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Staying Balanced – Shannon Braasch

By tapping in and not getting stuck in tunnel vision mode, anyone in eating disorder recovery can live a more balanced, healthy and fulfilling life.

 

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Finding balance in life is hard.

 

Actually, let me rephrase that:

finding and staying balanced is hard, at least for me!

I am a thirty-something young professional just trying to make it in this beautifully messy life. As a clinician, I constantly remind clients that balance is important, but I recognize that I find myself struggling to heed my own advice. It is so easy to get caught up and begin to develop tunnel vision on one particular area of life - to a point where I no longer create space for other important areas.

Work, particular relationships, my body, finances, etc. can begin to consume me. And even though I am fully aware of the importance of balance, I still get sucked in.

Sometimes it helps me to start at the beginning and ask myself:

 “What does it mean to find balance in life?”

For me, it means feeling satisfied with all of the areas in my life that are important, aka my values: family, career, health, romance, and spirituality to name a few. I am not saying that I feel satisfied with every area every day, but, overall, I do feel better when I pause and ask myself this seemingly simple but powerful question.

I am very grateful for all of you brave souls out there who have been gracious enough to blog about your experiences and share suggestions in an effort to support the rest of us on our quest for balance. Thanks to all of these resources, I have learned many ways to find balance in my life.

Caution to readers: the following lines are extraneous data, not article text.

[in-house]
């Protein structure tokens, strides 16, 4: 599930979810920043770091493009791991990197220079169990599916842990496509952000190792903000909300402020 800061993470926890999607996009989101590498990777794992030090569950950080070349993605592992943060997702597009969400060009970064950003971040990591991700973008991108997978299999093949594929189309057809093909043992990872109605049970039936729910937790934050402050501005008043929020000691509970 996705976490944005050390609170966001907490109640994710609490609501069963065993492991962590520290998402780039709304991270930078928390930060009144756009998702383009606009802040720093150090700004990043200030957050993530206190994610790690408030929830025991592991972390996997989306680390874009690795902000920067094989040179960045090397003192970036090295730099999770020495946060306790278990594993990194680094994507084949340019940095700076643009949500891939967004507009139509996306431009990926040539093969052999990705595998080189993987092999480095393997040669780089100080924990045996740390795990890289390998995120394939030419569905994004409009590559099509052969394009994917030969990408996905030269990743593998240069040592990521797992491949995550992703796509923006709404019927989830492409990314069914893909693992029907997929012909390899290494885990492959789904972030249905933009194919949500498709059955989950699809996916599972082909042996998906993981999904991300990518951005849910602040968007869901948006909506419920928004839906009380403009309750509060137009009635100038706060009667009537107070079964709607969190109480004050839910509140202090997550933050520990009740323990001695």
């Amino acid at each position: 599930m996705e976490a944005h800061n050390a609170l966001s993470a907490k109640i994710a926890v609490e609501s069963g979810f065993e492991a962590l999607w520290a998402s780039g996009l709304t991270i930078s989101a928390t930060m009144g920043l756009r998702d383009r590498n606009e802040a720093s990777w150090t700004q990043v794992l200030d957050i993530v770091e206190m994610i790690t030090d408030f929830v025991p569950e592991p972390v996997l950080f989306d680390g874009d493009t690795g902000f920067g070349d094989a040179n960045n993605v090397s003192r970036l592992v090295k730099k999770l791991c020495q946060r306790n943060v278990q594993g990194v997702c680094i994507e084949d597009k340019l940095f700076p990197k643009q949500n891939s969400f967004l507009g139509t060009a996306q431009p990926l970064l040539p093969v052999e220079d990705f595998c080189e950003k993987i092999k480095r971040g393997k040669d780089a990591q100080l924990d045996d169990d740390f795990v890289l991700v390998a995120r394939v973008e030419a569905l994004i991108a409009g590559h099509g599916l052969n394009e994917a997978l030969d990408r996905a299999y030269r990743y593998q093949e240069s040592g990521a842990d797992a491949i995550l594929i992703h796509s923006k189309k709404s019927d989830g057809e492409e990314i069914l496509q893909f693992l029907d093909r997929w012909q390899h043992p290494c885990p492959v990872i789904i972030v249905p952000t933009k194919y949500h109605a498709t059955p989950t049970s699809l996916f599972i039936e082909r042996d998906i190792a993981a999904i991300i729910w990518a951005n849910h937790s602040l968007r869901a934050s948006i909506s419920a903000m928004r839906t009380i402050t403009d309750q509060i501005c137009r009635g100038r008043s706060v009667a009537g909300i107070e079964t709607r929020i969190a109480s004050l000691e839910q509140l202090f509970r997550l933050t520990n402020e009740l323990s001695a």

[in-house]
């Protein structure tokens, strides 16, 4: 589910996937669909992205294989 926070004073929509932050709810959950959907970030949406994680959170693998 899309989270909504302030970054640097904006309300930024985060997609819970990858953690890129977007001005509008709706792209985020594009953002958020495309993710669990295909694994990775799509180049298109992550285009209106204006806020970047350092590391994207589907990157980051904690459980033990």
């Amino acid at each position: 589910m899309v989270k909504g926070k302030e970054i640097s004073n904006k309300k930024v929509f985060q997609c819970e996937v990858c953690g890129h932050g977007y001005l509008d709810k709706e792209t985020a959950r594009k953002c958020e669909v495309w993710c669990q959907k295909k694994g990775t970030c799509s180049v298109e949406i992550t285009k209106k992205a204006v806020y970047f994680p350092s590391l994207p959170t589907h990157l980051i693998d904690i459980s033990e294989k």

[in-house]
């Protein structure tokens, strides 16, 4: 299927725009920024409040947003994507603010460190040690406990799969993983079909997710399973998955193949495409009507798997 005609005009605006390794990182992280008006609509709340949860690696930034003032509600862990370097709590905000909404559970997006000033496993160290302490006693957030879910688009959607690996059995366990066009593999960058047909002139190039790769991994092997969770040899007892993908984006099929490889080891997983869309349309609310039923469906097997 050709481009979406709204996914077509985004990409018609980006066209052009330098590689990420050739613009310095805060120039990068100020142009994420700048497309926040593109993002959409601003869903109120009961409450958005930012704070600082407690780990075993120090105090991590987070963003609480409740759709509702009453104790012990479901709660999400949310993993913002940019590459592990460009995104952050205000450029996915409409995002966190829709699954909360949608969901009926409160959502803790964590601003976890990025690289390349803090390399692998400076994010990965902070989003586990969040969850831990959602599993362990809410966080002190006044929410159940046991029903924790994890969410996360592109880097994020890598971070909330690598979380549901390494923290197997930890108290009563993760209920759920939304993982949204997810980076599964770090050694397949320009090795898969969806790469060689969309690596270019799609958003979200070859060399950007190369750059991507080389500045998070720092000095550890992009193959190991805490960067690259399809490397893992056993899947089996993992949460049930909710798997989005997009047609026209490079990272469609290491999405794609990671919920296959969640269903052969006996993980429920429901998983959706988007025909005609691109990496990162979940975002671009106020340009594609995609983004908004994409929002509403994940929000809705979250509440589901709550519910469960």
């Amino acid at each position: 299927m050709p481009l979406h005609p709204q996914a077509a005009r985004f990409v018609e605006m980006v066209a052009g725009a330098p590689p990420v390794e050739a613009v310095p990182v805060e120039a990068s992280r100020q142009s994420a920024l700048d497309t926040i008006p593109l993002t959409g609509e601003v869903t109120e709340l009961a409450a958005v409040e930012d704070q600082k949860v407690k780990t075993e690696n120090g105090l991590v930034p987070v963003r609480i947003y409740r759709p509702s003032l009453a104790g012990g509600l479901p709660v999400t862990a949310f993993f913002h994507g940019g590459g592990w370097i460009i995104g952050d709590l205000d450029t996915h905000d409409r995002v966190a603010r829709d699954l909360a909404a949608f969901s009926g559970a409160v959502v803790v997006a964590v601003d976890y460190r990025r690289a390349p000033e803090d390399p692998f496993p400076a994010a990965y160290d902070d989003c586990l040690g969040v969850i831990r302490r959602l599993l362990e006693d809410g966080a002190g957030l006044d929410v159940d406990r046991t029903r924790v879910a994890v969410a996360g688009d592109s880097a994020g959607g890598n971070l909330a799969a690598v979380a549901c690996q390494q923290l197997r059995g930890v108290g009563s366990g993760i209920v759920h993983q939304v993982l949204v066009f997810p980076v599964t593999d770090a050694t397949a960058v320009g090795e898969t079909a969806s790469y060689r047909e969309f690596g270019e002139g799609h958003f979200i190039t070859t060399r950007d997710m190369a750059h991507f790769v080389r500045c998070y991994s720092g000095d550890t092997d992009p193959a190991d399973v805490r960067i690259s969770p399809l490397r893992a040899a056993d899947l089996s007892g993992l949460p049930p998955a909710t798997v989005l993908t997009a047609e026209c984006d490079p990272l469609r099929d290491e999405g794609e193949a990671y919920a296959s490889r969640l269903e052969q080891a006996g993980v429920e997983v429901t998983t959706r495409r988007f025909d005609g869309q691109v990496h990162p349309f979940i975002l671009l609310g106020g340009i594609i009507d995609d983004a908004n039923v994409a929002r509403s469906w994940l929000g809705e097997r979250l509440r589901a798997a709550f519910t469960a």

Resources to help you find balance

For starters, Smart Recovery provides a great tool to help you identify areas that you need to work on to find balance. Once these areas that you want to work on have been identified, you can find all sorts of inspiration and resources online.

Where I have been tripped up, however, is in staying balanced. I have a habit of straying away from the values that make up my balanced life. I notice this occurs when something happens outside my norm, such as when I am feeling pressure at work or when someone I love is in crisis and needs support. Naturally, I give more time and attention to an area of my life when it calls for it. The problem is, I stay focused on that area, neglecting my other values, and I lose my balance.

So what do I do about this? I have learned that all of the areas in life that make up my balance, if given the necessary attention, can be my biggest support when dealing with those “outside the norm situations.” For example, I can tap into my spirituality and family when supporting a friend in crisis or I can tap into my friends and health when I am feeling pressure at work.

By tapping in and not getting stuck in “tunnel vision mode,” I am able to live a more balanced, healthy and fulfilling life. I constantly have to remind myself that balance is my biggest strength, and I believe this is true for all of us!

I am curious, what are the areas in your life that make up your balance?
 

Shannon Braasch, MA is an Alumni Coordinator for Eating Recovery Center.

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